Yeah, that’s a pretty harsh charge. But if you go to the Web site of (which calls itself the “interfaith online action program” of the National Council of Churches), you’re confronted with this:

FaithfulAmericans call for U.S. Attorney General to free jailed Palestinian professor

More than 4,000 members of the online advocacy group have sent emails to Attorney General Alberto Gonzales calling for the release of jailed professor Dr. Sami al Arian. The Palestinian-born former University of South Florida professor was arrested on suspicion of terrorism and has been imprisoned since February, 2003, during much of the time al Arian was kept in solitary confinement.

Although Dr. al Arian was acquitted of all violence-related charges and was scheduled to be released under a plea agreement with the U.S. Attorney General’s office, several delaying maneuvers have occurred which al Arian’s legal counsel claims are designed to keep al Arian in prison indefinitely…., in a recent action alert, called upon the U.S. Attorney General Alberto Gonzales to stand by the plea agreement which he personally approved. The alert stated “Dr. al Arian has been repeatedly called to testify before a grand jury unrelated directly to his case, causing his prison time be extended again for up to 18 additional months. This is a clear violation of the plea agreement on the part of the U.S.Government. There is nothing to stop the use of additional grand juries to extend his prison time again and again and again.”

On Friday [March 23] a circuit court judge denied an appeal of a contempt charge in which al Arian refused to testify in subsequent trials. The appeal contained transcripts from the plea agreement in Tampa in which US attorneys were in full agreement that Dr. al Arian would not be required to testify in other trials.

That last is simply disingenuous. Al Arian is being called to testify to a grand jury, not in a trial. He’s currently being held in contempt for refusing to rat out his fellow terrorist enablers. He’s also awaiting deportation (not “release”), and the government is finding it hard to get anyone to take him.

As for this sainted individual’s “acquittal,” that’s a half-truth. He was acquitted on eight charges, and a jury deadlocked on eight. But if you’d like to see what he pled guilty to, you can check it out here. In addition to the conspiracy charge, it also contains stipulated facts that make clear that al Arian was an active supporter and financier for Palestinian Islamic Jihad, a terrorist organization. He may not have been convicted of any “violence-related” charges, but he certainly provided resources to enable others to engage in suicide bombings and the like. Here’s another perspective on the guy the NCC wants to spring:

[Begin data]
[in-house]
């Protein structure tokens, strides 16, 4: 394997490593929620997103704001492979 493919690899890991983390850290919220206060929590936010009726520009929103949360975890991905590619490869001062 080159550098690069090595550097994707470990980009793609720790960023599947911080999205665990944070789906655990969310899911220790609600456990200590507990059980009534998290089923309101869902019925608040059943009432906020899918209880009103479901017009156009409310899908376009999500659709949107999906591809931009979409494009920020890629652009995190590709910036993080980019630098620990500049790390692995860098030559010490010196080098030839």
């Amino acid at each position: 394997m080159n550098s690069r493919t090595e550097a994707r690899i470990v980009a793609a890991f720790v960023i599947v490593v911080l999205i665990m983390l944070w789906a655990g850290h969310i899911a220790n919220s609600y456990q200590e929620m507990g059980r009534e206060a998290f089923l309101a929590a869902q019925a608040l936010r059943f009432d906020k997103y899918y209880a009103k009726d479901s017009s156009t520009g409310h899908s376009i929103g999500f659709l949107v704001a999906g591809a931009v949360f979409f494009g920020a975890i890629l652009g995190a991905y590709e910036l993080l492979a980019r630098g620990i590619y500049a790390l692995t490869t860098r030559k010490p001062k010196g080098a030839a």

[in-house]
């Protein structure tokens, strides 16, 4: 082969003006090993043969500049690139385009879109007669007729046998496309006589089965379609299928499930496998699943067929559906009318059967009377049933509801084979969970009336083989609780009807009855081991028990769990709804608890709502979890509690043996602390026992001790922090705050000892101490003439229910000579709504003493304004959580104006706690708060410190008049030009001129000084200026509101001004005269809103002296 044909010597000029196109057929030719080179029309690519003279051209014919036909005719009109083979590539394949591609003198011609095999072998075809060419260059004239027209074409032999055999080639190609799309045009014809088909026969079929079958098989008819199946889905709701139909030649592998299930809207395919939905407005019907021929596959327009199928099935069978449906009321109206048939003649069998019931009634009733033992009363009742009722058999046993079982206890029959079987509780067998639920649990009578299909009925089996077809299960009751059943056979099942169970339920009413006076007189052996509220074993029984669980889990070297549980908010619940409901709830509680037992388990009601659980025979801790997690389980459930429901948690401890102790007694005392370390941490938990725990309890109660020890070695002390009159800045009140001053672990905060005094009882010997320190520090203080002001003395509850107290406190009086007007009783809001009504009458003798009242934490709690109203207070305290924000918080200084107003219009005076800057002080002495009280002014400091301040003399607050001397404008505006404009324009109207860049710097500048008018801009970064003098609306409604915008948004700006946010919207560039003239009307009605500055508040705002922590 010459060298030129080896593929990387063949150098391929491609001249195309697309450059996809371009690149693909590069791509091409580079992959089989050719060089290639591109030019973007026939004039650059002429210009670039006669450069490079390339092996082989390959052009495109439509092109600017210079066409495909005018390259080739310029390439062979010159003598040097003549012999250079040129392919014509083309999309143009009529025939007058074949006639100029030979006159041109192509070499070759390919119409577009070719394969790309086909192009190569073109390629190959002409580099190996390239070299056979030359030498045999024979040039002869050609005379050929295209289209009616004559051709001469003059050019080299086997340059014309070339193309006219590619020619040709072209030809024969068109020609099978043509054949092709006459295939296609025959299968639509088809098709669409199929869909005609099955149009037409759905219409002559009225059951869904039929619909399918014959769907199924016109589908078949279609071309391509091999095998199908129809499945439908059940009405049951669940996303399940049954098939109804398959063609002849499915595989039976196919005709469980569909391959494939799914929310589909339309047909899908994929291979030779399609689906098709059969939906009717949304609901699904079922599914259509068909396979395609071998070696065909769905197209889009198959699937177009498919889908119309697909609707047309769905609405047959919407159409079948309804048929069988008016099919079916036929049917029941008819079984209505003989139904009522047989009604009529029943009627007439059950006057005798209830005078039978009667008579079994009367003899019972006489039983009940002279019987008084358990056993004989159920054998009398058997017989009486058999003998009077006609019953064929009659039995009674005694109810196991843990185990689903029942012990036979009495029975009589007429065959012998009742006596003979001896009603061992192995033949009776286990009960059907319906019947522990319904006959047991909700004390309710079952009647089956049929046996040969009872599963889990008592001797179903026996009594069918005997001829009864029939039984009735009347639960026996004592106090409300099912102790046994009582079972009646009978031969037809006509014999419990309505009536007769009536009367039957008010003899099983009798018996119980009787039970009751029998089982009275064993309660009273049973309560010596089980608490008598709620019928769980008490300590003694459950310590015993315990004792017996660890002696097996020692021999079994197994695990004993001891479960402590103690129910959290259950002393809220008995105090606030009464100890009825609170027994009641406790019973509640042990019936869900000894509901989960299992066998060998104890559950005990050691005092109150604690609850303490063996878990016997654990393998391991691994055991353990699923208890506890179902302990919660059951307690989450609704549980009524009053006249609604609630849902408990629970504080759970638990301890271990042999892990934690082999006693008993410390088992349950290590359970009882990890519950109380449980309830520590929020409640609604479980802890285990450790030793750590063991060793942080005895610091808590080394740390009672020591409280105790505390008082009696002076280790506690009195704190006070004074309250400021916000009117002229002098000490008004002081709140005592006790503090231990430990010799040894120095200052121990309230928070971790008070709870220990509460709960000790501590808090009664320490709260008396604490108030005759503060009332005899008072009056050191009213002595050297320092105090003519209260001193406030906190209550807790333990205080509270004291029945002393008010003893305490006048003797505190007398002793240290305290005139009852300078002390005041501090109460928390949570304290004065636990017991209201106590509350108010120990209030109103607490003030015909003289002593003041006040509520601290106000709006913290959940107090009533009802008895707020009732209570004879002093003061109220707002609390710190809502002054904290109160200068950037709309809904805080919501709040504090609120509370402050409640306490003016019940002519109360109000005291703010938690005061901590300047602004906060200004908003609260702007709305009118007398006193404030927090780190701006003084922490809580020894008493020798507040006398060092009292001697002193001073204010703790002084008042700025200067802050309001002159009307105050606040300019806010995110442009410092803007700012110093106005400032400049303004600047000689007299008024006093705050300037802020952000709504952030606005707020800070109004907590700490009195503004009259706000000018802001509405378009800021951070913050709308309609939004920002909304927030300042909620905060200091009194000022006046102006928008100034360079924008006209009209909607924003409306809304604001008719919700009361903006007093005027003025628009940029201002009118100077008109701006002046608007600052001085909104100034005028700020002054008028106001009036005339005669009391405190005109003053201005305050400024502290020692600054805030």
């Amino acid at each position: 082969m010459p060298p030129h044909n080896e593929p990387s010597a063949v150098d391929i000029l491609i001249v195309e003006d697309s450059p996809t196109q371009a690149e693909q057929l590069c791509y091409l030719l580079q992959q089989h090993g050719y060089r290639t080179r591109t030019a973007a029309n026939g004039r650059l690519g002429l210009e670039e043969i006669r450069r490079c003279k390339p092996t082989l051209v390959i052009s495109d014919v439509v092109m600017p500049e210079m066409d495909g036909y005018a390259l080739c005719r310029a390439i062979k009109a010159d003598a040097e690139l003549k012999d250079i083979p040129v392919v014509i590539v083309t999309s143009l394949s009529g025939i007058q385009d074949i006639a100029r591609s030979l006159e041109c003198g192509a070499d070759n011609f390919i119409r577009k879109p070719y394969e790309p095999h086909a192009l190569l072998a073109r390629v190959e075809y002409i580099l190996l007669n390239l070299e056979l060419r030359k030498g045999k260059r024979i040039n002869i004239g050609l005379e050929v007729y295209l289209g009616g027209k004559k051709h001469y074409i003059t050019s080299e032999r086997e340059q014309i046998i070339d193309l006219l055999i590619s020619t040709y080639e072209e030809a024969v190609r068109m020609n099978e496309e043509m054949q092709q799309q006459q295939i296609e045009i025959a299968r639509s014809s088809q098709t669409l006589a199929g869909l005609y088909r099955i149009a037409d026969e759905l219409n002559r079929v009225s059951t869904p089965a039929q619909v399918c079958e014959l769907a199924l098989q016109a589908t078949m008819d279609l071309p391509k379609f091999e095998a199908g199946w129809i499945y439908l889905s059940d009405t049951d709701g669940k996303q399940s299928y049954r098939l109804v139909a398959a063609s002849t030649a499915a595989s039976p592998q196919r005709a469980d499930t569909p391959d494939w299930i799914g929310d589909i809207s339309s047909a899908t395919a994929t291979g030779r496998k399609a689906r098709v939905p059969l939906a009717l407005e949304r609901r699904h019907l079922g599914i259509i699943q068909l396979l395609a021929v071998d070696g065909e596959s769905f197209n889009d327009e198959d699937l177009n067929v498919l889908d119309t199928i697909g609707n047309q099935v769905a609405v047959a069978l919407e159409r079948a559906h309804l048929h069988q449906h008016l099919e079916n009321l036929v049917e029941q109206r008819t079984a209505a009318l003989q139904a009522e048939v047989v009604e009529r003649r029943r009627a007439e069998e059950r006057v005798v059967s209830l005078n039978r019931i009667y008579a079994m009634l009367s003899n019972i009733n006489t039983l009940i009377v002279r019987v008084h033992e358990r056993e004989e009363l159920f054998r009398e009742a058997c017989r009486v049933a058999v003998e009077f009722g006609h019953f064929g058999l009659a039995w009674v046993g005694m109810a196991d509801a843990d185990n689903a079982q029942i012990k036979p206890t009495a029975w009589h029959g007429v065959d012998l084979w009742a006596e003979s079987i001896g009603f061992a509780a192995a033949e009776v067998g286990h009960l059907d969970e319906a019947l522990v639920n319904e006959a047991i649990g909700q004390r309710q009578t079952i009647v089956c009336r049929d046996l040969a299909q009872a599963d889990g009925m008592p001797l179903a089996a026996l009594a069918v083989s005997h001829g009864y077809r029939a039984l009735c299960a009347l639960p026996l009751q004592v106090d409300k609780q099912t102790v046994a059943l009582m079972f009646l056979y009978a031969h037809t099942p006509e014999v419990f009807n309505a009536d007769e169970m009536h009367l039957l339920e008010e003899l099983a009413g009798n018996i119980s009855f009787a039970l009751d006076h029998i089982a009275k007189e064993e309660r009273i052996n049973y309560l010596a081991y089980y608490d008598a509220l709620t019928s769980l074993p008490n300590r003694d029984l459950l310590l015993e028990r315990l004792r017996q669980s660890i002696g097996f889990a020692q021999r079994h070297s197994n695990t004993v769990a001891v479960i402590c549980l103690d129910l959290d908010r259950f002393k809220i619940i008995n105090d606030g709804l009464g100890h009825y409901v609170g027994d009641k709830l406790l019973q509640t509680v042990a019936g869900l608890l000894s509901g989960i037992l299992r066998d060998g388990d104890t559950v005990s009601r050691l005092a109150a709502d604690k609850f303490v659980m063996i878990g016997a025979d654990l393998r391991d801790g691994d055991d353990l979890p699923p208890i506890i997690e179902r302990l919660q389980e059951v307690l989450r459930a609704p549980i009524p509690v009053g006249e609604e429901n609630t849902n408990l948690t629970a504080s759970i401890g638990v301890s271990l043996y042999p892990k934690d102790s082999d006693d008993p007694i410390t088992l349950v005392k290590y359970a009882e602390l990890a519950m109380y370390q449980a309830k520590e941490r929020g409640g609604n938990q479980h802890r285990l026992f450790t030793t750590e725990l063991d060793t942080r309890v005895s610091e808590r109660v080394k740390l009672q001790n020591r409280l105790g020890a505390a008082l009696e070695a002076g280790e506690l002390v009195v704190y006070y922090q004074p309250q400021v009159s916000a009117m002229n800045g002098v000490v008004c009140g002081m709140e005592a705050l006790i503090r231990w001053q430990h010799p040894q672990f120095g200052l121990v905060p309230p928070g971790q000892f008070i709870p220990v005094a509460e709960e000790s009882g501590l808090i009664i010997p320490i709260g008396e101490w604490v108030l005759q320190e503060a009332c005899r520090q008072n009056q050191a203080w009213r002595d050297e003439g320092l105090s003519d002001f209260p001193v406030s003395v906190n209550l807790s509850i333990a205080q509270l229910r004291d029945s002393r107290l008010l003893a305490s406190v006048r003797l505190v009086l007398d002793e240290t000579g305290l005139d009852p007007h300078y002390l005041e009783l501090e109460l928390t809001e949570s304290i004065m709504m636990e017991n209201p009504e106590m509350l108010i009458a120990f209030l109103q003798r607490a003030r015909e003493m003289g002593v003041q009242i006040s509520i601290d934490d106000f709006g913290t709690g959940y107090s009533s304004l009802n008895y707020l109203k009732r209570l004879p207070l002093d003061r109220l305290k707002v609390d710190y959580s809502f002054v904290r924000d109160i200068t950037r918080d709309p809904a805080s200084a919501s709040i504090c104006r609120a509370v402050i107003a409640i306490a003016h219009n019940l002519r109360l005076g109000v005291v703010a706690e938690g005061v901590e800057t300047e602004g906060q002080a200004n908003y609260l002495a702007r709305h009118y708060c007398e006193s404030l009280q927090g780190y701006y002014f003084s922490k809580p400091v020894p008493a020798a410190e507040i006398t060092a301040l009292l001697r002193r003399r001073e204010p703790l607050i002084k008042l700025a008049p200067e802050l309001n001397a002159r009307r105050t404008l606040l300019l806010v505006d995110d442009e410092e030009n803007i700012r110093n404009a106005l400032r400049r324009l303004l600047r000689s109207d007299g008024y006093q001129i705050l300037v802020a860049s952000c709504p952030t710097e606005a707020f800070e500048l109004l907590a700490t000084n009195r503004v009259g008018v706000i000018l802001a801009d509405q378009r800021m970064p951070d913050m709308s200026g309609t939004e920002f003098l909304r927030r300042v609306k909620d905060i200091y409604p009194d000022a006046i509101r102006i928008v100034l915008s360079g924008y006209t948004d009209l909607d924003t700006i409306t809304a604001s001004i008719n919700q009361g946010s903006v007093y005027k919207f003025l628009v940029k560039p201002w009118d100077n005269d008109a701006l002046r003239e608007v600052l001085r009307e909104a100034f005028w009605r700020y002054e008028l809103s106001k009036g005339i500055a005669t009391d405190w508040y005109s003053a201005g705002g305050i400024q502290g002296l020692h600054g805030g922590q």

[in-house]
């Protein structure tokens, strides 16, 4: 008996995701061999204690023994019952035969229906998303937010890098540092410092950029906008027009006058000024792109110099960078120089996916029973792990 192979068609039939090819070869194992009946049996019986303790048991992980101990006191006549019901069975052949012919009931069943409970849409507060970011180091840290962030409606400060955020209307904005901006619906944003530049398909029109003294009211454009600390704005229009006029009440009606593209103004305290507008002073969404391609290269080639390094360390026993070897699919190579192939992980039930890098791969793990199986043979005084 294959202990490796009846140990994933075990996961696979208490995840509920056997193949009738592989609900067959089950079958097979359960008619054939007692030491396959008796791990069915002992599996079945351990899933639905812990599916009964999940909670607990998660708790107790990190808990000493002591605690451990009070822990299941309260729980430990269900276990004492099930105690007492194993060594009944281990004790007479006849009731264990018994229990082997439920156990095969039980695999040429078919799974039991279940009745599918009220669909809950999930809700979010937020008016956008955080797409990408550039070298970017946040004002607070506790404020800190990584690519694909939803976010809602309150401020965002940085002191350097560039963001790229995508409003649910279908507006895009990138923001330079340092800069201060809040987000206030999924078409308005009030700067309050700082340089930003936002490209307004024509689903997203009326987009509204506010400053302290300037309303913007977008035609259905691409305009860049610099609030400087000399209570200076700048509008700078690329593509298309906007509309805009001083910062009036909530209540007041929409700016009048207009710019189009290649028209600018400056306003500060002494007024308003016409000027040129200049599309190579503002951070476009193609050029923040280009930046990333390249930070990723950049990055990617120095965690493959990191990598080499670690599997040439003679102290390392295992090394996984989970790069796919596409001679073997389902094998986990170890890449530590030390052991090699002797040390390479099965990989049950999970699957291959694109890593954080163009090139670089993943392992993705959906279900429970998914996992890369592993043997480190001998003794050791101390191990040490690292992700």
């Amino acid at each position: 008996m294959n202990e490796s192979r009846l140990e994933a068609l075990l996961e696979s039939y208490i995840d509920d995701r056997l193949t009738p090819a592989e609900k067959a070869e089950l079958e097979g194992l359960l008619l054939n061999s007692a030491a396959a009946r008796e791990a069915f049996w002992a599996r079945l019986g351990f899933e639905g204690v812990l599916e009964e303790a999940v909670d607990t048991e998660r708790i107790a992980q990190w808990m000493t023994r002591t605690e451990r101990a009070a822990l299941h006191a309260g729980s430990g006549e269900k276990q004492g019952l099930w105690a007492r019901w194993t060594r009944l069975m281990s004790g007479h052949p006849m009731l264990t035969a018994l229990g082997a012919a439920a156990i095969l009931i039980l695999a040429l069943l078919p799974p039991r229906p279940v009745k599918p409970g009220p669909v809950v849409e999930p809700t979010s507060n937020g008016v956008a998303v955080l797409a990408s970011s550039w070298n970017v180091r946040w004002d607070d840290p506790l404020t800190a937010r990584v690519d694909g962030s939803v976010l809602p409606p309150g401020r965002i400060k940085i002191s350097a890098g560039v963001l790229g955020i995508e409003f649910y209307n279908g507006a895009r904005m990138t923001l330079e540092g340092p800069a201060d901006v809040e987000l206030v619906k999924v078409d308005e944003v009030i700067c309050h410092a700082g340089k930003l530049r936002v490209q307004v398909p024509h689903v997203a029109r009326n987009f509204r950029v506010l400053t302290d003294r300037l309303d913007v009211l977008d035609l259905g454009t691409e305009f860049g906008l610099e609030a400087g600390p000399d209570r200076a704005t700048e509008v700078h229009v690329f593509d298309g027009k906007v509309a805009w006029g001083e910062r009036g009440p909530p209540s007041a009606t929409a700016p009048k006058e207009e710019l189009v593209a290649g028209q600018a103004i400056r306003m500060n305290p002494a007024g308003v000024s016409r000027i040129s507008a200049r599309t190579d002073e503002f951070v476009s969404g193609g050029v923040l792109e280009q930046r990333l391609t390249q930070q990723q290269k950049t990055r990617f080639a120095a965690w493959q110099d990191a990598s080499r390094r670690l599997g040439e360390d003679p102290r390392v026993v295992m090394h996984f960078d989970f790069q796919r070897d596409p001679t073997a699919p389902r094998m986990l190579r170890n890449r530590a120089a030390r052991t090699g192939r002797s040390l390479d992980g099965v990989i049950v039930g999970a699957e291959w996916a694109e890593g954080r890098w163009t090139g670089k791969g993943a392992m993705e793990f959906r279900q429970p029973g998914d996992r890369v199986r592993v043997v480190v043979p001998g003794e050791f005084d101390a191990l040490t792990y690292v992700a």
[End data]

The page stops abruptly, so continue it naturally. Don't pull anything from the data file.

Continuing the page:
U.S. District Judge James Moody had a very different impression of Al-Arian when he sentenced him to 57 months in prison last May. Pointing out that Al-Arian had made no effort to prevent terrorist attacks carried out by Islamic Jihad, the Judge Moody observed, “You lifted not one finger. To the contrary, you laughed when you heard of the bombings….The evidence was clear in this case that you were a leader of the Palestinian Islamic Jihad.”

That same article goes on to say it plainly–this is a bad guy:

Here is the truth about Al-Arian, which we are not likely to hear from his apologists: he stands convicted of being an operative for a Palestinian terrorist organization. Following a six-month trial where the jury failed to convict him of being a murderer, Al-Arian was faced with the prospect of a tight prosecution focusing solely on his role as a U.S.-based terrorist financier.

He and his attorneys realized that they could not likely defend against these charges, given the surveillance tapes. The fact that he could claim to be a legitimate philanthropist all these years, as Al-Arian knew, was the product of some archaic information-sharing rules that prevented law enforcement from fully understanding what he was up to. Those days are over.

The contrast between Al-Arian’s public face and his secret role in financially supporting overseas violence – which so enraged Judge Moody last May – could no longer be concealed. His lawyer, in fact, acknowledged Al-Arian’s role in the Palestinian Islamic Jihad during the trial, arguing that he had no viable choice. He pleaded guilty. This deal had an obvious attraction to Al-Arian. His plea agreement in Florida meant that his deception in the 1990s, which included media support from the St. Peterburg Times and parts of the United States government that embraced him, had been redressed. He could no longer be prosecuted for that conduct.

However, a person as connected as Al-Arian has information that will allow our nation’s law enforcers to discern who else is out there living a lie, and that is what interests Kromberg and his colleagues. It is true that Al-Arian has no obligation to cooperate with his accusers. However, it is also true that the grand jury has a right to all non-privileged information pertinent to its inquiries, and that the government can compel this information through a grant of immunity, which Al-Arian now enjoys. If Al-Arian persists in refusing to provide that information, following the court ruling that he has no right to refuse based on the Fifth Amendment, the remedy is more time in prison, until he sees the light.

So why exactly is the NCC’s Internet arm trying so hard to get this guy out of jail?